Britt Helm was lying in bed in a second floor hallway after being admitted at the Nanaimo Regional General Hospital when a nurse came to check on her. “We’re full of COVID right now,” the nurse told Helm, after checking her mask and making sure she felt safe.

“The whole hospital was completely packed and…there was maybe one doctor and the nursing staff was very overworked,” Helm said. “I was in the area where I could hear people coughing, and it was something I was not expecting to see, compared to the language we’re hearing in the province.”

Throughout her 12 hour stay at the hospital, Helm did not see a single person wearing an N95 mask. 

Scaling back information

With PCR testing still limited to the most vulnerable, the province is relying on hospitalization rates and metrics like wastewater surveillance data to determine how the virus is impacting the province.

Wastewater surveillance data shows an uptick in cases in both Fraser and Vancouver Coastal health authorities at the start of April. Henry said the province plans to expand wastewater surveillance to other jurisdictions.

Although modelling, surveillance, and information from other jurisdictions indicates a sixth wave is on the way, BC public health is pulling back the amount of information they will be sharing.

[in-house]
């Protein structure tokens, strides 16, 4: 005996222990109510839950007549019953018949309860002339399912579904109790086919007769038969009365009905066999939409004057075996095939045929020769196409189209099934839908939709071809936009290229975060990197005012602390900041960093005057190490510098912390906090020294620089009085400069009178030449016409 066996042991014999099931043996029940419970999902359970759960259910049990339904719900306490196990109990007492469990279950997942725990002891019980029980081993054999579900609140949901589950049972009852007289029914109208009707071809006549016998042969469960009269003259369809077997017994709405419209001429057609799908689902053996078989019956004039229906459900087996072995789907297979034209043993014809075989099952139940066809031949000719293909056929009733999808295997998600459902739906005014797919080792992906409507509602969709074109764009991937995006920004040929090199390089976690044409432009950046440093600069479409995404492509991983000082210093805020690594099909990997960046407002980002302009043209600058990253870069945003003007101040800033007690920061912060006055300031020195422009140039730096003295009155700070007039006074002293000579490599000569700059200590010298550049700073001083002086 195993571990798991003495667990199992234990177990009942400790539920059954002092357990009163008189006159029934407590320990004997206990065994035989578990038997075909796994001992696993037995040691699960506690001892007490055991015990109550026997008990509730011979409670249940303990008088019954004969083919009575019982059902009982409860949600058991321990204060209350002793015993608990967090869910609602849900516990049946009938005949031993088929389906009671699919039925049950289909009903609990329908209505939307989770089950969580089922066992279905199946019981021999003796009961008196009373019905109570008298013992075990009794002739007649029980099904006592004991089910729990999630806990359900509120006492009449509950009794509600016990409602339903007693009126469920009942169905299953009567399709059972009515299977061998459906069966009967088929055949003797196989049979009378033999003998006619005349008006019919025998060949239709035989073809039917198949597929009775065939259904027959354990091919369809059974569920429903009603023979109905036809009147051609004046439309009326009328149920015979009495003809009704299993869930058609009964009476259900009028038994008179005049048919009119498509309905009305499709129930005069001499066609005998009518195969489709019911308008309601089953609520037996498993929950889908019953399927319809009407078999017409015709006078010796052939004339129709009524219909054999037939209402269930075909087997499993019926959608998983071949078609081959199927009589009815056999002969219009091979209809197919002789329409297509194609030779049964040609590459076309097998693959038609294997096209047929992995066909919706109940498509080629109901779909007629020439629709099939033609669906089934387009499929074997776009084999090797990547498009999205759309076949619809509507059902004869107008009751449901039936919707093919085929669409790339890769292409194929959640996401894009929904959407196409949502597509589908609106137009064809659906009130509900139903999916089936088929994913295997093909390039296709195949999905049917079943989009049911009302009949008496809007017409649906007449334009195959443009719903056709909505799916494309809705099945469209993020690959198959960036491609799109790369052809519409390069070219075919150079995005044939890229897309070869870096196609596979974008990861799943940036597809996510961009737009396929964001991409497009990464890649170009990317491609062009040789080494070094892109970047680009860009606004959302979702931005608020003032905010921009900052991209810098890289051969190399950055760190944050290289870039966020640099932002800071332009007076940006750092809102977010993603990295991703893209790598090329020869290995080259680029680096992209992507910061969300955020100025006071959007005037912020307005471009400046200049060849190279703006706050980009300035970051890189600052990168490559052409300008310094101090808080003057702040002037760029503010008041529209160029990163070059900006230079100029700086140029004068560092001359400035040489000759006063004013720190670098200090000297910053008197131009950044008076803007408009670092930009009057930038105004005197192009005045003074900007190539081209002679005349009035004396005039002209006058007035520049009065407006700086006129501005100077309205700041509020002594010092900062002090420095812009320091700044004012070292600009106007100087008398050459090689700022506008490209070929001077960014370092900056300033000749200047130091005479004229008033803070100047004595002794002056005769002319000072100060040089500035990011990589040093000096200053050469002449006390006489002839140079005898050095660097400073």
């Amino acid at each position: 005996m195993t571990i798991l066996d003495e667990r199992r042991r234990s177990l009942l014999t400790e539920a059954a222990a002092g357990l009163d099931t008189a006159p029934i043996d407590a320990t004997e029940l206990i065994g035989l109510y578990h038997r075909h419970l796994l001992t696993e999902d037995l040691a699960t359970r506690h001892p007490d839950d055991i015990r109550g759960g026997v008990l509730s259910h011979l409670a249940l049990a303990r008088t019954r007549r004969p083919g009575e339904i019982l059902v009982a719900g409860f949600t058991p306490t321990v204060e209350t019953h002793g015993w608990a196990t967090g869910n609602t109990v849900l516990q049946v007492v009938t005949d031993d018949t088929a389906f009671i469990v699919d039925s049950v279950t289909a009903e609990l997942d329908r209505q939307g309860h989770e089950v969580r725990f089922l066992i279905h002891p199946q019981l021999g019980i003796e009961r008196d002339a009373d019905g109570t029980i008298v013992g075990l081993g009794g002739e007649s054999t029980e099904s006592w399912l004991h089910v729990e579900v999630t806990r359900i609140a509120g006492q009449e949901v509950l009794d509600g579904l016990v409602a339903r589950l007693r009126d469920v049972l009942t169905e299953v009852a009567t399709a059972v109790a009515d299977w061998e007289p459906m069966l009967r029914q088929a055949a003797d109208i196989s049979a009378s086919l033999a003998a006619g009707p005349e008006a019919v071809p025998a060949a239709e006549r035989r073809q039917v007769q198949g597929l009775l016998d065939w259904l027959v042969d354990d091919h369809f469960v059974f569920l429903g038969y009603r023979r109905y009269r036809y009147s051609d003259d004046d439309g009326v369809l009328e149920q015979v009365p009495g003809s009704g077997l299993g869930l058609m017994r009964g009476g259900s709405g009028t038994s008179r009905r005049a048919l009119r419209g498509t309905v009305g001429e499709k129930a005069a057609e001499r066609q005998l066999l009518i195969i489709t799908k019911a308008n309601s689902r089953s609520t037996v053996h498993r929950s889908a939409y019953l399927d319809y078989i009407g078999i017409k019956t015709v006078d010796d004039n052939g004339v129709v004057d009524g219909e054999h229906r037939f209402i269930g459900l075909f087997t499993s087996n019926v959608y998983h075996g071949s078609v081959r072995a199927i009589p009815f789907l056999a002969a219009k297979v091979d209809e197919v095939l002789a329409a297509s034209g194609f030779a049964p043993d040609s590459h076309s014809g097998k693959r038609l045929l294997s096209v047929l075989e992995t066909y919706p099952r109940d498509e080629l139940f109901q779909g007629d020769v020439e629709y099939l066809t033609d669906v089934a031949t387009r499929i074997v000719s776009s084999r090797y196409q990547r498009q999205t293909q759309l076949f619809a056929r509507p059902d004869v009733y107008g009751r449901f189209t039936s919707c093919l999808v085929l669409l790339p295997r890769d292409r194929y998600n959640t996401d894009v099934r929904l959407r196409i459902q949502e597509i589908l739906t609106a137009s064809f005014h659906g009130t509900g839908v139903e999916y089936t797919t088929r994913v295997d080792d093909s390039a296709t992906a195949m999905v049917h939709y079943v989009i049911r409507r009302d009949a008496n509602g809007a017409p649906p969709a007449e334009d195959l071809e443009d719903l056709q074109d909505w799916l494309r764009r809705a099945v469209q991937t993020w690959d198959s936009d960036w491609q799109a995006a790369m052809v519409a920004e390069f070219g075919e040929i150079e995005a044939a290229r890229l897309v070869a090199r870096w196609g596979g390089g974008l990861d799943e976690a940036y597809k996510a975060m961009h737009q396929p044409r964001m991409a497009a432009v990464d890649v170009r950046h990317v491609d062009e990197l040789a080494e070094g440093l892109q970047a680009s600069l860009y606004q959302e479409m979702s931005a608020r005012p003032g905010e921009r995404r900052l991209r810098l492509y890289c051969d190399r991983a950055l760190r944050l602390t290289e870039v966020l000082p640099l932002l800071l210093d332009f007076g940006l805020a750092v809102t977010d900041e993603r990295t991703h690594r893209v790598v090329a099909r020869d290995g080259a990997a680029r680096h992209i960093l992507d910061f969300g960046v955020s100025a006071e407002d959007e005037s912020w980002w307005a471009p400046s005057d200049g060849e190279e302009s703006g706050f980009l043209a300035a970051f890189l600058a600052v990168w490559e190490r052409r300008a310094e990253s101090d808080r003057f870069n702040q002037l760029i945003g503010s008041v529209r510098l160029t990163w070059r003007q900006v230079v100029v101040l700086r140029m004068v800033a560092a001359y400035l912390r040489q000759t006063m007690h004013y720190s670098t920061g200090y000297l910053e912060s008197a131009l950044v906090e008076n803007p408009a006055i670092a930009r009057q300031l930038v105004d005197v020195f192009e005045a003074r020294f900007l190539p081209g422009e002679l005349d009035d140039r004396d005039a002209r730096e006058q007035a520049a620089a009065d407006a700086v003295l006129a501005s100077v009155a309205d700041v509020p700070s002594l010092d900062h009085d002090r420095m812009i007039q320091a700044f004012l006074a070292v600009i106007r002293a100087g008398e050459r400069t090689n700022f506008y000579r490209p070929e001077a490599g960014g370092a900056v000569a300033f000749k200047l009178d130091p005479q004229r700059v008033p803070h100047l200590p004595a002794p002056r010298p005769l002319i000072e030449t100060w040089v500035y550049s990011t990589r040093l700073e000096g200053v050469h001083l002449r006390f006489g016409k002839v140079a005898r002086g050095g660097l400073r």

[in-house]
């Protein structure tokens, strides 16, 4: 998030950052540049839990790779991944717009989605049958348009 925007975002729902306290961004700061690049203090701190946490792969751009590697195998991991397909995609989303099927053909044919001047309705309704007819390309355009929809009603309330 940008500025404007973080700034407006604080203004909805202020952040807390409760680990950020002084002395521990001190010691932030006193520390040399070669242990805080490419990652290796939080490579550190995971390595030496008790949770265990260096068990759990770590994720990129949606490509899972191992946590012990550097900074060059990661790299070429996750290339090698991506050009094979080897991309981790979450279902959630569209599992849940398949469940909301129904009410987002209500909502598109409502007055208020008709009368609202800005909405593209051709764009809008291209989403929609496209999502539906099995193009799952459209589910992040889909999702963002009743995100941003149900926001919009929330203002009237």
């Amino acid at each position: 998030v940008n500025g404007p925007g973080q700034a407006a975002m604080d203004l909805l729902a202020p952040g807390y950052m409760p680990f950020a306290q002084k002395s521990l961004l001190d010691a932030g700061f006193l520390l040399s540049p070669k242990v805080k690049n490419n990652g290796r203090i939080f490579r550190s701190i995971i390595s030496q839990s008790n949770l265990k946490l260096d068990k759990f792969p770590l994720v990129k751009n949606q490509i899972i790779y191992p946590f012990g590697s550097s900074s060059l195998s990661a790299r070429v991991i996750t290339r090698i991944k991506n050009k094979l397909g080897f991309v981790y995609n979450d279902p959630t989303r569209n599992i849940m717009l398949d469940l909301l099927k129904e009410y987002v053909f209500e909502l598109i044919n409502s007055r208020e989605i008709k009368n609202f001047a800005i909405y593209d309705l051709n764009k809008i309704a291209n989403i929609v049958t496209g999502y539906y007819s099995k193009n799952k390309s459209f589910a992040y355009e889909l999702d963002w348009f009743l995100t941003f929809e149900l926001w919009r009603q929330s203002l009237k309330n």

Instead of daily reports every weekday, the health ministry will be sharing updates on cases, hospitalizations and deaths once a week on Thursdays. They are also changing the way they count deaths, by moving to a more automated system, which will first report all deaths as COVID-related if the person tested positive in the past 30 days, regardless of whether or not they died because of COVID-19. Some of these numbers will then be removed from the provincial record weeks later, after Vital Statistics determines which deaths were actually caused by the virus. This means in the coming weeks, it will be virtually impossible to gauge how many reported deaths are actually caused by the virus.